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Interest rates are cut by the Russian central bank to prewar levels






According to the Russian central bank, inflation and economic activity are developing better than expected despite harsh sanctions imposed by Western nations for the war in Ukraine. Interest rates were cut back to their prewar levels on Friday.



As a result, the banks lowered their key interest rates by 1.5 points, to 9.5%. Before the Feb. 24 invasion of Ukraine and subsequent sanctions imposed by the United States, the European Union and other nations restricting dealings with Russian banks, individuals and companies, the key rate had been as high as 20%.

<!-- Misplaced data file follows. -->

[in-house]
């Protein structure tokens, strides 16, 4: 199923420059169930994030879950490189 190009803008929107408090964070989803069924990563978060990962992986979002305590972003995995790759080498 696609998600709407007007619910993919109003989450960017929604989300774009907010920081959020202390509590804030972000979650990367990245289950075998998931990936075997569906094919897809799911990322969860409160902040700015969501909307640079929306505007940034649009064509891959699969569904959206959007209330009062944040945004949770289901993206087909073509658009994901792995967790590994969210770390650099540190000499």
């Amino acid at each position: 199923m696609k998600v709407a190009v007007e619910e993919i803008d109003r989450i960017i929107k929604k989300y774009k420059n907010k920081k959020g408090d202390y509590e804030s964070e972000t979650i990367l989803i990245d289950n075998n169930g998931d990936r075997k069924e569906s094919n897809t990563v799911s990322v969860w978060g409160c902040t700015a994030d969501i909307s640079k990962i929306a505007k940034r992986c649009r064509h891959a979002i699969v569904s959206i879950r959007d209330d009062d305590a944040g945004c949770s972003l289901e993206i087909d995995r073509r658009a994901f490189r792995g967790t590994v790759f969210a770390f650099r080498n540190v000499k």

Inflation was an annual 17% in May but appeared to have passed its post-invasion peak of 17.8% and to be headed down amid lower price increases in May and June, the central bank said. It predicted inflation would average 14% to 17% this year, decline to 5% to 7% next year and return to 4% in 2024.



Those measures have helped push the Russian currency’s exchange rate to 58.12 against the dollar Friday, compared with 78.8 rubles to the dollar on Feb. 23, the day before the invasion.



10 June 2022

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